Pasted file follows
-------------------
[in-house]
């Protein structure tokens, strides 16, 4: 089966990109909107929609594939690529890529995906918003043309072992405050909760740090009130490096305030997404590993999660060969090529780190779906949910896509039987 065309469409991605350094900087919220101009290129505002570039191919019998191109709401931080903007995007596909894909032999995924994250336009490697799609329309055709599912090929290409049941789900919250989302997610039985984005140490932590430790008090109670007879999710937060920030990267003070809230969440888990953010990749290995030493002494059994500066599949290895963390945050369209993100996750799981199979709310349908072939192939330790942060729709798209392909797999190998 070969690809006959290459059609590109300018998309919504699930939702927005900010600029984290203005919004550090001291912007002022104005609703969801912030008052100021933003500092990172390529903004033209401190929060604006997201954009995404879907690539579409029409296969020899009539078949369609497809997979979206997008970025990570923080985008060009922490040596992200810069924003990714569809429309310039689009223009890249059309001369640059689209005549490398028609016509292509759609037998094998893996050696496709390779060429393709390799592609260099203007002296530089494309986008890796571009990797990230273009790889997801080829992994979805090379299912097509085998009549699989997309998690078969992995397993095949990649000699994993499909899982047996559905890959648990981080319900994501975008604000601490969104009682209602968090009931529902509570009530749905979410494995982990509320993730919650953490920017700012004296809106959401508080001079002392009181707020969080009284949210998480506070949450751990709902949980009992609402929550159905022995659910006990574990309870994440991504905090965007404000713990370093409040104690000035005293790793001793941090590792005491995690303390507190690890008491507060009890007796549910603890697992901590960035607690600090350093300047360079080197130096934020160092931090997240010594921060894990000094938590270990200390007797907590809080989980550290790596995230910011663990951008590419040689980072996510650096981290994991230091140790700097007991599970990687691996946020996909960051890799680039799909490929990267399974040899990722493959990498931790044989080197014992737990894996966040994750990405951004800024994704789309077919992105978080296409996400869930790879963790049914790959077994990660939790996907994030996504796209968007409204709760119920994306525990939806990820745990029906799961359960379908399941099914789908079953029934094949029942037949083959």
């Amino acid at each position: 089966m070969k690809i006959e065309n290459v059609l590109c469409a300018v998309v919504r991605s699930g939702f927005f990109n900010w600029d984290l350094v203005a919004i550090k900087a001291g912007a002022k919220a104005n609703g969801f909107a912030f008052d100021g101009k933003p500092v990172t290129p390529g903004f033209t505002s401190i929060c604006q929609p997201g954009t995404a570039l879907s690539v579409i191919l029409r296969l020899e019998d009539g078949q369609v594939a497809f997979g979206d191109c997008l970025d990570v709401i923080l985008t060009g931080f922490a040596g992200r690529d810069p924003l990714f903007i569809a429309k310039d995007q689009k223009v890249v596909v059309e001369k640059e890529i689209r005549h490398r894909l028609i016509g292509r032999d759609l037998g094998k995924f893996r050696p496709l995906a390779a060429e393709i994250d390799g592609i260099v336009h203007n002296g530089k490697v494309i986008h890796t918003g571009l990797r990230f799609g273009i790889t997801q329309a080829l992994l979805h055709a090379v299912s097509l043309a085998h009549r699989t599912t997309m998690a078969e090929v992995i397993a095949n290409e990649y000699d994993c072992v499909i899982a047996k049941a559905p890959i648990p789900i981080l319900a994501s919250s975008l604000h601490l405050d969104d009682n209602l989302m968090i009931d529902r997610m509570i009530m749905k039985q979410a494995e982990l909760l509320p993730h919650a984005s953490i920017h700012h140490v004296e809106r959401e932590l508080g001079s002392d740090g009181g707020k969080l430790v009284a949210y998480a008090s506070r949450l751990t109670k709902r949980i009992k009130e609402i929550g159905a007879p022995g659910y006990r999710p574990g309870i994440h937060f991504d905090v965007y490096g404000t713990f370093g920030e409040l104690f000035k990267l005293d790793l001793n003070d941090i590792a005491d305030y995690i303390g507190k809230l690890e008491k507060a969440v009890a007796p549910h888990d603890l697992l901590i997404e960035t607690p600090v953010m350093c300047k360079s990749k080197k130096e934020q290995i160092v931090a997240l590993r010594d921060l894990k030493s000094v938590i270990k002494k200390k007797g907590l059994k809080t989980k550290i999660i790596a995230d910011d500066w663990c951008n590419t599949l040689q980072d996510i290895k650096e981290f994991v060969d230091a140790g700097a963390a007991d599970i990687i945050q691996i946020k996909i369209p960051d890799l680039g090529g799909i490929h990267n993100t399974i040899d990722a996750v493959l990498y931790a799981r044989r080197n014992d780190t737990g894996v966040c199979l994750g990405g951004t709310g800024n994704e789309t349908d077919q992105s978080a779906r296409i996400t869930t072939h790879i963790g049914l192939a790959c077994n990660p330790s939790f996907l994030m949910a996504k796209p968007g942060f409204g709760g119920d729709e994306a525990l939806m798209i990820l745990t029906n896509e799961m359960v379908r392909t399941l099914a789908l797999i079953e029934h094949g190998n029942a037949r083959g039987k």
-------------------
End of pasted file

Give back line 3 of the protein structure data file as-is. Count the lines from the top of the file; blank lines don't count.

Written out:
């Amino acid at each position: 089966m070969k690809i006959e065309n290459v059609l590109c469409a300018v998309v919504r991605s699930g939702f927005f990109n900010w600029d984290l350094v203005a919004i550090k900087a001291g912007a002022k919220a104005n609703g969801f909107a912030f008052d100021g101009k933003p500092v990172t290129p390529g903004f033209t505002s401190i929060c604006q929609p997201g954009t995404a570039l879907s690539v579409i191919l029409r296969l020899e019998d009539g078949q369609v594939a497809f997979g979206d191109c997008l970025d990570v709401i923080l985008t060009g931080f922490a040596g992200r690529d810069p924003l990714f903007i569809a429309k310039d995007q689009k223009v890249v596909v059309e001369k640059e890529i689209r005549h490398r894909l028609i016509g292509r032999d759609l037998g094998k995924f893996r050696p496709l995906a390779a060429e393709i994250d390799g592609i260099v336009h203007n002296g530089k490697v494309i986008h890796t918003g571009l990797r990230f799609g273009i790889t997801q329309a080829l992994l979805h055709a090379v299912s097509l043309a085998h009549r699989t599912t997309m998690a078969e090929v992995i397993a095949n290409e990649y000699d994993c072992v499909i899982a047996k049941a559905p890959i648990p789900i981080l319900a994501s919250s975008l604000h601490l405050d969104d009682n209602l989302m968090i009931d529902r997610m509570i009530m749905k039985q979410a494995e982990l909760l509320p993730h919650a984005s953490i920017h700012h140490v004296e809106r959401e932590l508080g001079s002392d740090g009181g707020k969080l430790v009284a949210y998480a008090s506070r949450l751990t109670k709902r949980i009992k009130e609402i929550g159905a007879p022995g659910y006990r999710p574990g309870i994440h937060f991504d905090v965007y490096g404000t713990f370093g920030e409040l104690f000035k990267l005293d790793l001793n003070d941090i590792a005491d305030y995690i303390g507190k809230l690890e008491k507060a969440v009890a007796p549910h888990d603890l697992l901590i997404e960035t607690p600090v953010m350093c300047k360079s990749k080197k130096e934020q290995i160092v931090a997240l590993r010594d921060l894990k030493s000094v938590i270990k002494k200390k007797g907590l059994k809080t989980k550290i999660i790596a995230d910011d500066w663990c951008n590419t599949l040689q980072d996510i290895k650096e981290f994991v060969d230091a140790g700097a963390a007991d599970i990687i945050q691996i946020k996909i369209p960051d890799l680039g090529g799909i490929h990267n993100t399974i040899d990722a996750v493959l990498y931790a799981r044989r080197n014992d780190t737990g894996v966040c199979l994750g990405g951004t709310g800024n994704e789309t349908d077919q992105s978080a779906r296409i996400t869930t072939h790879i963790g049914l192939a790959c077994n990660p330790s939790f996907l994030m949910a996504k796209p968007g942060f409204g709760g119920d729709e994306a525990l939806m798209i990820l745990t029906n896509e799961m359960v379908r392909t399941l099914a789908l797999i079953e029934h094949g190998n029942a037949r083959g039987k």